Cheddar really is as bare bones as it gets with tasks management software which is an extremely bold move to make in the world competing with products such as OmniFocus and Things.
I've had a few emails asking me to explain in a little more depth how I'm using Arq to backup a portion of my files to Amazon Glacier, as explained briefly in "The Backup Strategy."
The files I've got backed up to Amazon are in my opinion, the most safe, secure, and important files in my entire backup system. Should a major disaster strike my machine, my house, my city, or even my country - these files will remain safe. Stored remotely on Amazon's servers in multiple facilities and on multiple devices within each facility.
This gives me peace of mind knowing that any kind of theft, fire, or natural disaster could strike and my most important and precious data would be available for download to a new machine.
Amazon S3 vs Amazon Glacier
Amazon S3 was launched on March 14, 2006. Almost 6 years later, on August 21, 2012 - Amazon Glacier launched. This gave customers an option for their backup storage, depending on case-by-case usage and access needs of the individual. Both services redundantly store data in multiple facilities and on multiple devices within each facility.
In a nutshell - S3 is excellent for data which is accessed frequently. Glacier is a more long term, hands off solution. Naturally, Glacier is the cheaper option of the two, storage speaking.
Amazon S3 is designed to provide 99.999999999% durability and 99.99% availability of objects over a given year. According to Amazon, S3's design aims to provide scalability, high availability, and low latency at commodity costs. S3 offers 99.999999999% durability of your data. It's designed to withstand the concurrent loss of 2 data centres without losing your data.
Amazon Glacier is an extremely extremely low-cost, pay-as-you-go storage service that can cost as little as $0.01 per gigabyte per month. It offers the same 99.999999999% durability. In order to keep costs low, Amazon Glacier is optimised for data that is infrequently accessed. Initiating retrieval from Glacier typically takes 3-5 hours, and Amazon charges for retrieving large amounts of data from Glacier.
How Arq Works
Arq is a fantastic menu-bar application made by Haystack Software which acts as a window to your Amazon S3 / Glacier account and provides an easy-to-use interface to manage folders and files that you want to backup to the cloud.
Arq essentially interlinks with your own Amazon Web Services storage account. You're able to encrypt your backups with a password, if you're that way inclined. Encryption is performed locally on your machine rather than using Amazon's server-side encryption.
Arq stores backups in an open, documented format. Haystack Software provide an open-source command-line utility called arq_restore that's hosted at GitHub. This gives me peace of mind knowing that if Haystack Software stopped developing Arq, I'd still have access to my data.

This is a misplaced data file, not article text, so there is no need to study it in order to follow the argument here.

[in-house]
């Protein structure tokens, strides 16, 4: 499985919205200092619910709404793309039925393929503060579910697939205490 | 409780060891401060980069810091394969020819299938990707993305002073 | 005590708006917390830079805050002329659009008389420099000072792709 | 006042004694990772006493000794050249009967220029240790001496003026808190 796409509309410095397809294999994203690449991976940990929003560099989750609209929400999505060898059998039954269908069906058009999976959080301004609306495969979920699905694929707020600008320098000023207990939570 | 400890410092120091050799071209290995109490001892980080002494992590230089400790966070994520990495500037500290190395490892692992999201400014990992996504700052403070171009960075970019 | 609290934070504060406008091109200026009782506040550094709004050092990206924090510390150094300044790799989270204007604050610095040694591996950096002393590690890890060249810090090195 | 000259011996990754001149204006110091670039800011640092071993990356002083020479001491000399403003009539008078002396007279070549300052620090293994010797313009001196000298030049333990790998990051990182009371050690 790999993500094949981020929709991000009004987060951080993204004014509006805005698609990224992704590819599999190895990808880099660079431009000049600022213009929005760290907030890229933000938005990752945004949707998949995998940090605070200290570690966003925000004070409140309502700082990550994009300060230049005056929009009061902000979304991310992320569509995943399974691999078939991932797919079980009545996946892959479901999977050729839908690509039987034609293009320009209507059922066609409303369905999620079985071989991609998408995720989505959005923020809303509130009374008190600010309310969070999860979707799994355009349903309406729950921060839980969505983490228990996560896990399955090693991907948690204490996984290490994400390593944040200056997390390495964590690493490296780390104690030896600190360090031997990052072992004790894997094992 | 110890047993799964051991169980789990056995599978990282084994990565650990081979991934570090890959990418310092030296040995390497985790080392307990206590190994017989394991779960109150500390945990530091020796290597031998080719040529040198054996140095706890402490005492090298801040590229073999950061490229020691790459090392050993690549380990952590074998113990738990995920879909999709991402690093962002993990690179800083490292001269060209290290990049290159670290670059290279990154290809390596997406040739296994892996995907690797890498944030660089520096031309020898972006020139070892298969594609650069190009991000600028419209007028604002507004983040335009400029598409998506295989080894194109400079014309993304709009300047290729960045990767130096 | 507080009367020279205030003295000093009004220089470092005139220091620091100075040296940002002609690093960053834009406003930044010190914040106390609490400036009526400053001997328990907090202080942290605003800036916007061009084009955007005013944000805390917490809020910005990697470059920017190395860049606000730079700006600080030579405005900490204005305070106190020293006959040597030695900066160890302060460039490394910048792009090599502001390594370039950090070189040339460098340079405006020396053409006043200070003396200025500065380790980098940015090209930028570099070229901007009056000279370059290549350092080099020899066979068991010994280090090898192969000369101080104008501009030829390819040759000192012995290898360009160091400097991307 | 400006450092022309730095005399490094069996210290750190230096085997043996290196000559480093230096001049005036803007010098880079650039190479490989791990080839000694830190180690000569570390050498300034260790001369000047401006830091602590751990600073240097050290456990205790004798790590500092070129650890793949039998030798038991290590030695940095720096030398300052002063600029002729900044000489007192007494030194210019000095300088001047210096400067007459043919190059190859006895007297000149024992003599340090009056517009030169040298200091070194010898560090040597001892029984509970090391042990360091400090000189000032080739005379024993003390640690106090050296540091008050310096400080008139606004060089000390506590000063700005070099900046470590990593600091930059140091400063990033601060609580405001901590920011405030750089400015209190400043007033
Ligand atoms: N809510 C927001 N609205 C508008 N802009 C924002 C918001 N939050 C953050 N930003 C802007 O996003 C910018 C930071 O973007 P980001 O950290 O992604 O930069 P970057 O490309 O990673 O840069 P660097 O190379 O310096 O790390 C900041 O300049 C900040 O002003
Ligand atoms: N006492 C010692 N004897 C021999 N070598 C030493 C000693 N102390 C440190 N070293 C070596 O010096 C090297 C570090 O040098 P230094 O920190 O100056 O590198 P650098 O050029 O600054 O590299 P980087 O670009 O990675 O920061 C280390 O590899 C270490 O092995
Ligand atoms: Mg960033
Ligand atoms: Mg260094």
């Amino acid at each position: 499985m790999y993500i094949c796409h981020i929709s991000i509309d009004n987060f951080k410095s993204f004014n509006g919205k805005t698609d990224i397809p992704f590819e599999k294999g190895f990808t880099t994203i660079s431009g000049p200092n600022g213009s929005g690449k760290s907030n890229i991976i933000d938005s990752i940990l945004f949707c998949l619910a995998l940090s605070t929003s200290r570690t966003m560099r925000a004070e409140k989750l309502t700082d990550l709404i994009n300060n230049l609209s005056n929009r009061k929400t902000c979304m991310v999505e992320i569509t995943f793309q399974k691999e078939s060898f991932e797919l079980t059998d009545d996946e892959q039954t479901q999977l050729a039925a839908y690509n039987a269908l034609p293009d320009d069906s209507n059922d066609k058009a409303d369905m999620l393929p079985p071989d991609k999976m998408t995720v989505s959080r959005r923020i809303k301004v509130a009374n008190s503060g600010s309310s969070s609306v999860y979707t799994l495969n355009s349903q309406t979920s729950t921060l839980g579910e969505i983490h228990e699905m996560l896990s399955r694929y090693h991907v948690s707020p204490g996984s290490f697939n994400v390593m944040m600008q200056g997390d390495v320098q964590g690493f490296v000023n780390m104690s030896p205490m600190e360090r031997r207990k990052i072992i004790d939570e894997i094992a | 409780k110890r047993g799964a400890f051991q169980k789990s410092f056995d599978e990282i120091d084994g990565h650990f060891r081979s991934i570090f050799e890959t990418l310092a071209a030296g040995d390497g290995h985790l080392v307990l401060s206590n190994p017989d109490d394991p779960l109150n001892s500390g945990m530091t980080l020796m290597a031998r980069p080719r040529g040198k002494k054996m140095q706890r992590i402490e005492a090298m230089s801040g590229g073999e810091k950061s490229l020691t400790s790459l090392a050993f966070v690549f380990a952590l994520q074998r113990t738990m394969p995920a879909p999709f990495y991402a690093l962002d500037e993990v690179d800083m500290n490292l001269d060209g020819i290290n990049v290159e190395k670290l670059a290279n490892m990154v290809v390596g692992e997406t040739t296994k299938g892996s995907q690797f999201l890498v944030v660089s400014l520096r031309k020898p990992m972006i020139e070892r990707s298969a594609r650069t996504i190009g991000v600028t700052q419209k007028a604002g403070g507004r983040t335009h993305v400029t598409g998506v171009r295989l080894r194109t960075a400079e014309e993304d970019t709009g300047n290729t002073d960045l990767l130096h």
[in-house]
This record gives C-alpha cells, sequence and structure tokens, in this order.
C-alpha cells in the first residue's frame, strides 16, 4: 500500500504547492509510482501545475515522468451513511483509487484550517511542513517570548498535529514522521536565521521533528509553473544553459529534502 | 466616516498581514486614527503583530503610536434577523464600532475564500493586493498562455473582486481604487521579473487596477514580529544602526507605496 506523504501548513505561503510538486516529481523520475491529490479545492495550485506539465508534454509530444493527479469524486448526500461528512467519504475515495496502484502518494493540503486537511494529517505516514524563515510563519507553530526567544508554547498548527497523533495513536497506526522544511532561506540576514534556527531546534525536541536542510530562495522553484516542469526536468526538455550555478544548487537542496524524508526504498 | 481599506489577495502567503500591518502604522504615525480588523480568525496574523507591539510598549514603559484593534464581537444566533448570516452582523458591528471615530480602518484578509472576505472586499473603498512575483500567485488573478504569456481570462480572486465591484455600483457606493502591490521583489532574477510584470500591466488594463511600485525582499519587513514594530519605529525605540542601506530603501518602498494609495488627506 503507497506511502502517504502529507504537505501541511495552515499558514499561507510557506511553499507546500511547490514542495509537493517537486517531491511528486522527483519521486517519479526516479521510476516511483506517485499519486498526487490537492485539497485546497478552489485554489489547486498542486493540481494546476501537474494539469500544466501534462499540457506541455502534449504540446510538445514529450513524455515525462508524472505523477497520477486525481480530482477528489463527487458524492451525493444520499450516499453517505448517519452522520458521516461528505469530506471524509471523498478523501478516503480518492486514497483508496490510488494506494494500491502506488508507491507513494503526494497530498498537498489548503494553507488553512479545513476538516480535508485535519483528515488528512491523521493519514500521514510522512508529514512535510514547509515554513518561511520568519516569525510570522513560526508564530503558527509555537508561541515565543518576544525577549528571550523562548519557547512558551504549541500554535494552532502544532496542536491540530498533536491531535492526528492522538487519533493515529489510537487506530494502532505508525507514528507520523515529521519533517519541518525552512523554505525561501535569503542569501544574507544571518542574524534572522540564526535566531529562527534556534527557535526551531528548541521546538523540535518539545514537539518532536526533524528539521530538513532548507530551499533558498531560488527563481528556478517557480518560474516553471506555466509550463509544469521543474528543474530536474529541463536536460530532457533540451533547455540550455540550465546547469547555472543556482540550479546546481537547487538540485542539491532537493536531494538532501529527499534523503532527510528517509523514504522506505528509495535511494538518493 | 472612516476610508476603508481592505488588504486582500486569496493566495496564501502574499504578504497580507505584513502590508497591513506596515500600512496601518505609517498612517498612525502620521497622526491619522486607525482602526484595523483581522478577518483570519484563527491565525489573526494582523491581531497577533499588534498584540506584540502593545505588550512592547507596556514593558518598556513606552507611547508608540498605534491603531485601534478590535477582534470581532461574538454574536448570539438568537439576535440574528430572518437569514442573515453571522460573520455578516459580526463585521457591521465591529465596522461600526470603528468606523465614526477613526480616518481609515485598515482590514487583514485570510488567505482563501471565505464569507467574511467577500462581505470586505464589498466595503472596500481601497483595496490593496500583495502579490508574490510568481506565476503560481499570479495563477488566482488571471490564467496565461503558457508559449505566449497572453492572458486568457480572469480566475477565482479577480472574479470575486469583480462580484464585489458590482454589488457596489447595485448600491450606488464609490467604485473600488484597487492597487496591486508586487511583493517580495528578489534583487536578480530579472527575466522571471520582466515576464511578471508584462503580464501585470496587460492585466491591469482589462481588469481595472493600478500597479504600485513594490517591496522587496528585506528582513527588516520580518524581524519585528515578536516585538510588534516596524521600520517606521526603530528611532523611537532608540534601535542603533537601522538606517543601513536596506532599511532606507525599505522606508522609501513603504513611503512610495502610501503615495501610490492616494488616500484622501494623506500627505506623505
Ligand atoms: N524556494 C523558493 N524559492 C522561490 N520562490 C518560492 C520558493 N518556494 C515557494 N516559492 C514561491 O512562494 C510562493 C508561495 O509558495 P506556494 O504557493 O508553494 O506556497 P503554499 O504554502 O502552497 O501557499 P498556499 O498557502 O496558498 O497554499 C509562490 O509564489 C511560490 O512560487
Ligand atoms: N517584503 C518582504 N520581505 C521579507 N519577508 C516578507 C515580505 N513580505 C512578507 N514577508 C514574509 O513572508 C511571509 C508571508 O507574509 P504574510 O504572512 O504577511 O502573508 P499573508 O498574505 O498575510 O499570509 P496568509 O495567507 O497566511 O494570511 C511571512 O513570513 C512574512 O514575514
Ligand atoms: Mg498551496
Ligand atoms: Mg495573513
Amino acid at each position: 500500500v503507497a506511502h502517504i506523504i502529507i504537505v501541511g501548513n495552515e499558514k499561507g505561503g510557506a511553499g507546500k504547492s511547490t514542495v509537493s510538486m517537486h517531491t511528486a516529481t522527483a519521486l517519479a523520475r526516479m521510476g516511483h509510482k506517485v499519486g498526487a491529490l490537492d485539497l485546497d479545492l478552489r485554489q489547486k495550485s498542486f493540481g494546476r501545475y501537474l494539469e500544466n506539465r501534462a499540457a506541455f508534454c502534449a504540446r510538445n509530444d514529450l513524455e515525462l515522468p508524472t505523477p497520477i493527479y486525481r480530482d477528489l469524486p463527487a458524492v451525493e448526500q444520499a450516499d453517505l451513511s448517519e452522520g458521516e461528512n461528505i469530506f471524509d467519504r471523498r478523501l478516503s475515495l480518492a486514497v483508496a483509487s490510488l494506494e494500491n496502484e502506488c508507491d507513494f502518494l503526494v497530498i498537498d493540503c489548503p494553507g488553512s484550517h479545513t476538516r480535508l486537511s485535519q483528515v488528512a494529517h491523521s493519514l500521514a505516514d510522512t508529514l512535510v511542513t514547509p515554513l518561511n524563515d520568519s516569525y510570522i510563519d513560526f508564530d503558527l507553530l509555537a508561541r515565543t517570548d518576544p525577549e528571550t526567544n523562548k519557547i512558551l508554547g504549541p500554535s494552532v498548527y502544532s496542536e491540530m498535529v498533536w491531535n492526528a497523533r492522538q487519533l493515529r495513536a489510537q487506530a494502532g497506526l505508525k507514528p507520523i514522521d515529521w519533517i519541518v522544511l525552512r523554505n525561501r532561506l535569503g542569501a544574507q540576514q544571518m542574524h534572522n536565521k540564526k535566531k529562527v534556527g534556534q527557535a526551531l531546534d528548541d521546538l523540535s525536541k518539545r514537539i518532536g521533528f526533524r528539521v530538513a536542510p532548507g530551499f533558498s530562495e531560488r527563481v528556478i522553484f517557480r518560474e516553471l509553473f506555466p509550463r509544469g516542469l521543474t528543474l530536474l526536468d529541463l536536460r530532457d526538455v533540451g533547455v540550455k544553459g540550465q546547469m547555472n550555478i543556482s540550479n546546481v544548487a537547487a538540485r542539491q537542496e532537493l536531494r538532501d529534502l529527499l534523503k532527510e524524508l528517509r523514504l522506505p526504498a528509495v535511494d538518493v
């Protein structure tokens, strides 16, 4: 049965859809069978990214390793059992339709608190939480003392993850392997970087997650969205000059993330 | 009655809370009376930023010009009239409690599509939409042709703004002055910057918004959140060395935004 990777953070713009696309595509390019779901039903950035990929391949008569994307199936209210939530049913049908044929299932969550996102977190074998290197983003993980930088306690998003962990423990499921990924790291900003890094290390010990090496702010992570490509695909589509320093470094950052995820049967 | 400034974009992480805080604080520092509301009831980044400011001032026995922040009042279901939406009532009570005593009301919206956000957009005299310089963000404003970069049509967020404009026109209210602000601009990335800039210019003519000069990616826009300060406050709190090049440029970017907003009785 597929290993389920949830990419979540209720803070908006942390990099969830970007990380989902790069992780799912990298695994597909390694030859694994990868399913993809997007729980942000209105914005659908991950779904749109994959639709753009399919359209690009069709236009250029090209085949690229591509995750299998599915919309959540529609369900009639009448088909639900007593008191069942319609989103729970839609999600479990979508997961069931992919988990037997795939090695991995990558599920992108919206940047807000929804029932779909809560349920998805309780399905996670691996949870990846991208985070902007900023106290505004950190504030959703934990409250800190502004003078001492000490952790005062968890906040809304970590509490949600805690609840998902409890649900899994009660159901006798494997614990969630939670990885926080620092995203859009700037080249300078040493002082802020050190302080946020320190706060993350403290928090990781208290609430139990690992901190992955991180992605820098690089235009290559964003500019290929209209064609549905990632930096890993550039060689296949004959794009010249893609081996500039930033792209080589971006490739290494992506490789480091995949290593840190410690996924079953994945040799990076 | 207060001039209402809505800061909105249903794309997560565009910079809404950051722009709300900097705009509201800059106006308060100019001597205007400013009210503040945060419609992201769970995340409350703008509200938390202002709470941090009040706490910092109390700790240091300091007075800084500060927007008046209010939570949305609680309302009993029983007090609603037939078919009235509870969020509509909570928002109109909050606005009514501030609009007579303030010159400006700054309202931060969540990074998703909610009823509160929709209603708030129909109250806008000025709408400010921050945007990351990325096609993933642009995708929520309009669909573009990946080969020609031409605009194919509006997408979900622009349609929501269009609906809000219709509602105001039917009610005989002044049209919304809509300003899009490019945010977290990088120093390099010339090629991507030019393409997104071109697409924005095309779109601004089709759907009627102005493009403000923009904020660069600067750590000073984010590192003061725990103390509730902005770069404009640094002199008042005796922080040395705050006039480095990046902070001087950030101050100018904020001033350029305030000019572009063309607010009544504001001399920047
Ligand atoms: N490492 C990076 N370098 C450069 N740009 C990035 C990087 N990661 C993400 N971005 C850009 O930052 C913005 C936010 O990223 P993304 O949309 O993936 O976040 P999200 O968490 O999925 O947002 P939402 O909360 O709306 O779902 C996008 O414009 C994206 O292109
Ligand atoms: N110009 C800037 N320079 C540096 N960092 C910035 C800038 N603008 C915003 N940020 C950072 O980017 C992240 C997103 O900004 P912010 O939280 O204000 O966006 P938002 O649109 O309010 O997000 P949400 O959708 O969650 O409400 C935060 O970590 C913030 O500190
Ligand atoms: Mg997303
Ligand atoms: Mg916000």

If you're replacing your machine with something new, you simply install Arq on the new Mac and you can adopt an 'old' backup set. This means when upgrading your machine, you don't have to go through the initial backup process again. Arq will continue to backup your files periodically at your set time interval like it was backing up the old machine.
There's nothing to think about. The only preferences you're left to play with is the ability to set a schedule for backing up, hourly, daily at a pre-defined time, or manually. You're also able to set a storage budget for S3 storage, pre-defining a maximum amount you're wanting to spend monthly. Arq will automatically purge old backups (think Time Machine) to keep you within this set budget.
Once Arq is setup, you can completely forget it's there. It'll periodically do its thing in the background (you can even disable the menubar icon for complete transparency).
How I Use Arq
Arq is essentially an easy interface to my Amazon Web Services account. With an interface designed with the sole task of backing up, it provides an interface much cleaner and streamlined than accessing the same account through an FTP application like Panic's Transmit.
At this stage, I don't backup all of my local files to Amazon Glacier. This is due to the current DSL connection I'm working with at home. This will change late-2014 once my street is connected to the new fibre network. Then - I'll be backing up 100% of my local files to Amazon for redundancy.
Currently, Arq is set to kick in every hour and backup these files.
- Dropbox Directory
- Aperture Library
- iPhoto Library (Masters)
- Documents Folder
Arq is smart and works out for itself when drives are connected/unplugged. For example, the Aperture library listed above is stored on my WD Passport drive which is only plugged in from time to time. If Arq picks up that the drive is connected, the backup is updated. If it's unplugged, Arq will simply skip over this portion of the backup without annoying me with any notifications.
The data stored on Amazon's servers is my absolutely worst case backup. I'd only need to spend the time, and few dollars to access the data if my MacBook Pro was stolen or destroyed, along with my local Time Machine backup, and my two external off-site drives.
Arq can be purchased directly from Haystack Software for $39.99. This includes a license to run Arq on one machine, if you're wanting to use it across two machines (desktop + laptop), there's a 2-license discount which can be purchased for $69.99.